Morrison government considers abandoning $1 billion water projects


But federal Water Resources Minister David Littleproud told the Herald that withdrawing from the plan would “not return one drop of water to NSW farmers”.

Instead, the federal government would have to divert money allocated for projects to capture more water and make its use more efficient and buy back water rights from irrigators.

Water Resources Minister David Littleproud says NSW will not get one extra drop of water to farmers it quits the Murray Darling Basin Plan.Credit:Alex Ellinghausen

“It would mean the Commonwealth would need to recover the final 20 per cent rather than investing in water infrastructure to recover it,” Mr Littleproud said.

“Building infrastructure to recover water means local people will be employed as part of an economic stimulus back into their communities,” he said.

Advice prepared for the Commonwealth puts the value of that buyback at more than $1 billion, two sources with knowledge of the discussions said.

The government has been reluctant to embark on water buybacks, purchasing only $312 million since September 2013 but spent $2.25 billion on efficiency improvements in the same period.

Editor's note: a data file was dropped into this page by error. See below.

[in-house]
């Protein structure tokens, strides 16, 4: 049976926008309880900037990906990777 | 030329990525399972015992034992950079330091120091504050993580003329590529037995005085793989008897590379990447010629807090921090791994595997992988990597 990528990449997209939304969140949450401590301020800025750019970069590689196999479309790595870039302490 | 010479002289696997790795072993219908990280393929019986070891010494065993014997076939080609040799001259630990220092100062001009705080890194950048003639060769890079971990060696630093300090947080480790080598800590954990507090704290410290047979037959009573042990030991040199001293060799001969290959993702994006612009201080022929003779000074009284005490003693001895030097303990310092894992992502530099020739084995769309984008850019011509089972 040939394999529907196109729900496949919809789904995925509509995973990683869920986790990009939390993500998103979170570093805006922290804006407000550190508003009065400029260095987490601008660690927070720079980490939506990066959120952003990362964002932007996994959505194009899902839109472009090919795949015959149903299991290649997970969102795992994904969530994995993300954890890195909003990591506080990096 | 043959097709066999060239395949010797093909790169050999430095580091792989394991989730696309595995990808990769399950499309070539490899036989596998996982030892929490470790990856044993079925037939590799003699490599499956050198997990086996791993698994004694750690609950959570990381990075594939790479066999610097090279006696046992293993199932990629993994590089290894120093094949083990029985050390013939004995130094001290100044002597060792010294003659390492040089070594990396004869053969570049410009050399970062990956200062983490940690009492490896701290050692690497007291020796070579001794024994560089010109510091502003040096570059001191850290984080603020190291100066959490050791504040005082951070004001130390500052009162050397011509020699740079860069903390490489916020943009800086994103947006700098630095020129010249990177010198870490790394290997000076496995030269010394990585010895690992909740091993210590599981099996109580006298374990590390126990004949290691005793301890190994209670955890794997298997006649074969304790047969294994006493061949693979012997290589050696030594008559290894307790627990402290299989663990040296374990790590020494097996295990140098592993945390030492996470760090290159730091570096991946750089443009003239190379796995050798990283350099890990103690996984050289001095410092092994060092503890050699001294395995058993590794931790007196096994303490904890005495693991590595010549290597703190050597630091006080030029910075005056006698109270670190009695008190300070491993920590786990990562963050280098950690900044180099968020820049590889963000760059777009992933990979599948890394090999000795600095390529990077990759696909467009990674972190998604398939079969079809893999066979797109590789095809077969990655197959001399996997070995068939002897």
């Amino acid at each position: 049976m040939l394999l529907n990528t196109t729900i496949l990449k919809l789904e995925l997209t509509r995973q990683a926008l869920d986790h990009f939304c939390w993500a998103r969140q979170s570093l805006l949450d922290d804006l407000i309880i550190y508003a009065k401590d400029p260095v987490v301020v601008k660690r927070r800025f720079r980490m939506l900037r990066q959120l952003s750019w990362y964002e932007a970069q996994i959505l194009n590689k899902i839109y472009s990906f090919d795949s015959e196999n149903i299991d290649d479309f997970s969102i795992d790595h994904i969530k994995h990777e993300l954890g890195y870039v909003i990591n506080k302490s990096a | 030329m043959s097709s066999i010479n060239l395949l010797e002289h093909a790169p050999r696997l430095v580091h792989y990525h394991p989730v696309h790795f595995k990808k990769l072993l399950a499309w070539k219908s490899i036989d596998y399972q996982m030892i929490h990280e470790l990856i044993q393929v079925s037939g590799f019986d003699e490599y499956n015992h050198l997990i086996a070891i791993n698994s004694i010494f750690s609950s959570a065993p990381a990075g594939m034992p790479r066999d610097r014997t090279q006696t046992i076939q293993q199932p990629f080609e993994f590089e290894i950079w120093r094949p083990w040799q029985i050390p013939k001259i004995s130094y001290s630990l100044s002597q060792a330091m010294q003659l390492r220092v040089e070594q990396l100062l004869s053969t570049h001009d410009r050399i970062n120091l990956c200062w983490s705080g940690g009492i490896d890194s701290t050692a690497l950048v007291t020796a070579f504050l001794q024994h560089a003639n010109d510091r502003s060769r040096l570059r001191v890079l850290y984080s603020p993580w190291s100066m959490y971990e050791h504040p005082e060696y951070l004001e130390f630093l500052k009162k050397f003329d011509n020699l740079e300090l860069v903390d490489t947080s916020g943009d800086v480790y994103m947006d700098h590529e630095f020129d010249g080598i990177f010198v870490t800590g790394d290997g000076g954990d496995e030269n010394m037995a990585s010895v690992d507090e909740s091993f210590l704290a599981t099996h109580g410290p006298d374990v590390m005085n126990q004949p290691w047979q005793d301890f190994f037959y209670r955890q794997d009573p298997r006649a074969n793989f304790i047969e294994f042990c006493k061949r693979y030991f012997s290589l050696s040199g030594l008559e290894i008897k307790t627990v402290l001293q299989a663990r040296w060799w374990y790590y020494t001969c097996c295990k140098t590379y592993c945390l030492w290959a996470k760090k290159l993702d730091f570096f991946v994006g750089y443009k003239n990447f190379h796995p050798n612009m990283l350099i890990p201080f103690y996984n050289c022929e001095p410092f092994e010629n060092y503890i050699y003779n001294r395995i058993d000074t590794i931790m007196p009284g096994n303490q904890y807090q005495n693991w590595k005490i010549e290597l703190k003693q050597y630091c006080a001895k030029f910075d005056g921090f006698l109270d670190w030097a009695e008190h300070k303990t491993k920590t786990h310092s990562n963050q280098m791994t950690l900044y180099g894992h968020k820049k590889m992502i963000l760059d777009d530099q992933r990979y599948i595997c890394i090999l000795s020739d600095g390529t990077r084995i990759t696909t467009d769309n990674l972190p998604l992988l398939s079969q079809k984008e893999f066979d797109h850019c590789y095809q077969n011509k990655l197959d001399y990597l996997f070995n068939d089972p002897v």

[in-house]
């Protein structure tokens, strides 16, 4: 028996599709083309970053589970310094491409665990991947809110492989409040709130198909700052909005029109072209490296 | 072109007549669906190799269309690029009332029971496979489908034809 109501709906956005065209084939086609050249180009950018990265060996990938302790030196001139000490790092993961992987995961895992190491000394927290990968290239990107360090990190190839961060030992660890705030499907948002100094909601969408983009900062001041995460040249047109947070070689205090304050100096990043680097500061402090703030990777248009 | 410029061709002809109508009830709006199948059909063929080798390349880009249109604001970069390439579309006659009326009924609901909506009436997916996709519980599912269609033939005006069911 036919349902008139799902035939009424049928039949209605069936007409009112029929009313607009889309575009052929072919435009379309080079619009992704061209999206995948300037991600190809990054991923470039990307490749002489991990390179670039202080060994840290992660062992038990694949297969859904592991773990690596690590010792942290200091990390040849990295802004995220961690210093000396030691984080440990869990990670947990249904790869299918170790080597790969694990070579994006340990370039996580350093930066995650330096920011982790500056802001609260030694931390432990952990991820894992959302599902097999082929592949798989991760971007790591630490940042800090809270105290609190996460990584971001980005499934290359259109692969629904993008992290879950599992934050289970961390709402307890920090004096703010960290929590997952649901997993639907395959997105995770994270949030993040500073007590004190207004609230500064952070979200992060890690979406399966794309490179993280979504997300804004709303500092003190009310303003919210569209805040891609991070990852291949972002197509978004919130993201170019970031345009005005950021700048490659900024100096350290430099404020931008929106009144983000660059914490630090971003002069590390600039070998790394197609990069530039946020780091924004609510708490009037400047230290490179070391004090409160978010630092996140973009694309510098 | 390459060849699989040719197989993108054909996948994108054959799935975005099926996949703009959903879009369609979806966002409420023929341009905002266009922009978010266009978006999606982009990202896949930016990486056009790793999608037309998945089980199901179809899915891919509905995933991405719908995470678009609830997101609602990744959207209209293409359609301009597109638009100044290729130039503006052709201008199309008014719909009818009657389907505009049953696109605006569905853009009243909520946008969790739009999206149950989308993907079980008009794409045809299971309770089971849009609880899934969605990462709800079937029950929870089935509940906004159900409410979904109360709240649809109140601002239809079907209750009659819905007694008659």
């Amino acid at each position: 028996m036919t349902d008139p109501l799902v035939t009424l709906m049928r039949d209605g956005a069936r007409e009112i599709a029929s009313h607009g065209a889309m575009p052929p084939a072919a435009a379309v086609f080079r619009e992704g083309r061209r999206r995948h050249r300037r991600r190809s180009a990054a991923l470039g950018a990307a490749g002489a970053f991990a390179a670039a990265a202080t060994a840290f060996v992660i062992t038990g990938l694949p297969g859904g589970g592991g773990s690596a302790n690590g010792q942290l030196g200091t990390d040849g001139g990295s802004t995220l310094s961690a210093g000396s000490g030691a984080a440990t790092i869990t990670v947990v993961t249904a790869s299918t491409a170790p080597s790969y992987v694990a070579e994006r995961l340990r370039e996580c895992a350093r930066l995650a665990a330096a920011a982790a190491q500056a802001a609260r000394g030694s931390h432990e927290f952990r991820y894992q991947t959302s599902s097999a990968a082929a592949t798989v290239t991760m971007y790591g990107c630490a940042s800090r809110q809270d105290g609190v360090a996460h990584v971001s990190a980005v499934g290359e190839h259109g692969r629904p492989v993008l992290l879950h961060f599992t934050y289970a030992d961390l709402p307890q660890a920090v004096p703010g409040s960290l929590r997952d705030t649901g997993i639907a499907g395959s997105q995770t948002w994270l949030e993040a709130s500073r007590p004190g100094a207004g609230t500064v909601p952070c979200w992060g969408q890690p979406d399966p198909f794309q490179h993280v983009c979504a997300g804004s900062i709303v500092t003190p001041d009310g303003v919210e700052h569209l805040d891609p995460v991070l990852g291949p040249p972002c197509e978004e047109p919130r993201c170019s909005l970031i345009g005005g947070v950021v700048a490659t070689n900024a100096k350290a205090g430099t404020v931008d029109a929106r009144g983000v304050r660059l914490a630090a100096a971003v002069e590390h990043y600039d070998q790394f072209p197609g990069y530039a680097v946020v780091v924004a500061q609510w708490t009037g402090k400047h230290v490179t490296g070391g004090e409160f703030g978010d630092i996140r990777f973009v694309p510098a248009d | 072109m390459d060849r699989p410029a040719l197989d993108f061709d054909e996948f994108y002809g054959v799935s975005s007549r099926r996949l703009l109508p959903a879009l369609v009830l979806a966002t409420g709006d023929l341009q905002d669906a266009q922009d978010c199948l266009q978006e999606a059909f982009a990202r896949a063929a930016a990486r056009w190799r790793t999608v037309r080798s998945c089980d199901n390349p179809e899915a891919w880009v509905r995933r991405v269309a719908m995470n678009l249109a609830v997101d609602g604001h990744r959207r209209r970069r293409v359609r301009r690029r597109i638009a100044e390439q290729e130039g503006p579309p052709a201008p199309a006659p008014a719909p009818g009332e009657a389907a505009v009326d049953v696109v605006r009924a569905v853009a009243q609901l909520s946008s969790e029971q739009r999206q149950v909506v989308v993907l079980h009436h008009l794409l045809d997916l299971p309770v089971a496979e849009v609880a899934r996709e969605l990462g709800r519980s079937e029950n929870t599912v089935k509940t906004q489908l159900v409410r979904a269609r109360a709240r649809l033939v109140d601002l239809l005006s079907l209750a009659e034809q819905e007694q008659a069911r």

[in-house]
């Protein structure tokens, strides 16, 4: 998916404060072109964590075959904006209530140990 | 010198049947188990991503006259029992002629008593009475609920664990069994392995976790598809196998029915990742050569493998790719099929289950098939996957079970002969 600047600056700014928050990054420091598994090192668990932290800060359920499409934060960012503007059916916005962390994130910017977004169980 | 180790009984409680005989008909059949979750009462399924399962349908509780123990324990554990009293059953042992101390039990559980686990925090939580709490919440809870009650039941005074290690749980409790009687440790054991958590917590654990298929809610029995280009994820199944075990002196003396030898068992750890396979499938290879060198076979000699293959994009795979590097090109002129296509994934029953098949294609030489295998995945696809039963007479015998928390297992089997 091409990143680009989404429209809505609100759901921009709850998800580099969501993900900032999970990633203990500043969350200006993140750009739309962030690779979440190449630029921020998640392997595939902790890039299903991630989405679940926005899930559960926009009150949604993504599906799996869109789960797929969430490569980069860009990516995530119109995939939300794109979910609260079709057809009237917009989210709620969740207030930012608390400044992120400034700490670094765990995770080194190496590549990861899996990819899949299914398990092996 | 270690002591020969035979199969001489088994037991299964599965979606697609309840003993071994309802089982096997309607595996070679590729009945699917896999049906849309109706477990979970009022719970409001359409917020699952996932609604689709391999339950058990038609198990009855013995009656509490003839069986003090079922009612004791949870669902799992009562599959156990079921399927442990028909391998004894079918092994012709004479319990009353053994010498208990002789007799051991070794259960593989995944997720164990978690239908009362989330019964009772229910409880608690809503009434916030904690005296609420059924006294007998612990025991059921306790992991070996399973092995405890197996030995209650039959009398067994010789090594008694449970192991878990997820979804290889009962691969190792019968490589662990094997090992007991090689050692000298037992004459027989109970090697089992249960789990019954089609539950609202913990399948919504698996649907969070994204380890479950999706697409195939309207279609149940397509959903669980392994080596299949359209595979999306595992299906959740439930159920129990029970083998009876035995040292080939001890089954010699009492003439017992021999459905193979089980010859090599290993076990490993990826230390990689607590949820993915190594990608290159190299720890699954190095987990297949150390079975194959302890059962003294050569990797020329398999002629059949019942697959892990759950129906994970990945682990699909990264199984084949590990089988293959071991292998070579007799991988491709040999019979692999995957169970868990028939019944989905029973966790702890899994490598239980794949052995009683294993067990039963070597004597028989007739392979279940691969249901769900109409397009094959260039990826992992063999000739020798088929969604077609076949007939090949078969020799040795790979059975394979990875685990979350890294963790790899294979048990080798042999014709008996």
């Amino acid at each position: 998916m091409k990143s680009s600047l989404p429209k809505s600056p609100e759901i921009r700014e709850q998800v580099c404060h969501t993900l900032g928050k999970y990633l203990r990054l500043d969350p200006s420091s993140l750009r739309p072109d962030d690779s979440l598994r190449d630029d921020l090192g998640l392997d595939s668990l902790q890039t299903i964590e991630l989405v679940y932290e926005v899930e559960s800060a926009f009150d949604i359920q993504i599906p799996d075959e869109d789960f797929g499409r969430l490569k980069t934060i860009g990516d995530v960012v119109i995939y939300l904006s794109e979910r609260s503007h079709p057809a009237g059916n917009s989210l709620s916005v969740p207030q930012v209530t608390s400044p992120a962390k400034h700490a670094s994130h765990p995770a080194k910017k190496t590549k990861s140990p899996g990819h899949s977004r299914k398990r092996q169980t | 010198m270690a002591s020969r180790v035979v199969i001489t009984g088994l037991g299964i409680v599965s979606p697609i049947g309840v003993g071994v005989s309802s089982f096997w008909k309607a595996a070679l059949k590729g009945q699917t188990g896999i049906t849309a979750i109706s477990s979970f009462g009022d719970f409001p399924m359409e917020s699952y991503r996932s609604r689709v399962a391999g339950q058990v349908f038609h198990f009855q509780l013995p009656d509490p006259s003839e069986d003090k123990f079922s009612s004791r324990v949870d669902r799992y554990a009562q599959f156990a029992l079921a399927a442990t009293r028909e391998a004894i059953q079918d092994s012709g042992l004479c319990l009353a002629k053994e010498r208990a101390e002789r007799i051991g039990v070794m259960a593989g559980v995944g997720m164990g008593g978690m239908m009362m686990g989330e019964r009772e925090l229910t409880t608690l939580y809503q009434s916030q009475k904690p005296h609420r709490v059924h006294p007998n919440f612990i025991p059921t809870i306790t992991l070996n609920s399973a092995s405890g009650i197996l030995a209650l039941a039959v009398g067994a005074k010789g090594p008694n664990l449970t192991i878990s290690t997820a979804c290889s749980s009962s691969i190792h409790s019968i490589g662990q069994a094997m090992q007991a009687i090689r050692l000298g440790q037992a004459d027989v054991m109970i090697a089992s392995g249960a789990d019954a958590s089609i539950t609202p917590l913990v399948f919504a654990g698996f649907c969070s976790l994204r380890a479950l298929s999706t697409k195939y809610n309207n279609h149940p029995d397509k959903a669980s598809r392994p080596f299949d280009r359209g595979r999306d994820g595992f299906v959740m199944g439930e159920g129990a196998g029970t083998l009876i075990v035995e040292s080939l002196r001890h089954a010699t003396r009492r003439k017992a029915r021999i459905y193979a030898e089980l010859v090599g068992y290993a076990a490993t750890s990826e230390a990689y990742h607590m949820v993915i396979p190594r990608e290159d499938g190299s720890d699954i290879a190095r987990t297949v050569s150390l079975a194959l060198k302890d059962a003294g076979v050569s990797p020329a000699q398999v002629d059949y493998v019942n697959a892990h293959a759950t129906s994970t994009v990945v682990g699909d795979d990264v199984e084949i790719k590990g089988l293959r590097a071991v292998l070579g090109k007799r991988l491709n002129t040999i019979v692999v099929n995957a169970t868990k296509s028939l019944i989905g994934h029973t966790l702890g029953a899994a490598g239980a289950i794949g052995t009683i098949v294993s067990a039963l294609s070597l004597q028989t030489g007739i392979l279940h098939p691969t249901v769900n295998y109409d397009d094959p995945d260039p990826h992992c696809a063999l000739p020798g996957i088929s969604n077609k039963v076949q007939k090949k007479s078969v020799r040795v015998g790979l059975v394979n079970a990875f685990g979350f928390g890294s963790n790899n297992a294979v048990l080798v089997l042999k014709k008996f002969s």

Mr Littleproud’s rebuke followed criticism of Mr Barilaro’s threat from the National Irrigators’ Council, a body traditionally close to the National Party.

“[Withdrawing from the plan] would create massive uncertainty and it could result in (at least) another 287 [gigalitres] of buyback in the NSW Murray and Murrumbidgee,” the NIC’s chief executive, Steve Whan, wrote to Mr Barilaro on November 15.

“I estimate that water is worth more than $363 million in crops.

“With even a modest multiplier, that becomes close to a billion dollar economic hit for communities like Griffith and Hay on the Murrumbidgee, and Murray communities like Deniliquin.

“While there may be some appeal in backing a very short-term agenda to ditch the Basin Plan, in the longer term that will certainly end up costing irrigation communities even more.”

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The Murray-Darling Basin has been put under significant pressure by a prolonged drought, leaving one part of the river system — the Barwon-Darling — at risk of collapse.

The Natural Resources Commission earlier this year found the Barwon-Darling, the site of widespread fish kills and water shortages, was “an ecosystem in crisis”.

Mr Barilaro declined to comment.

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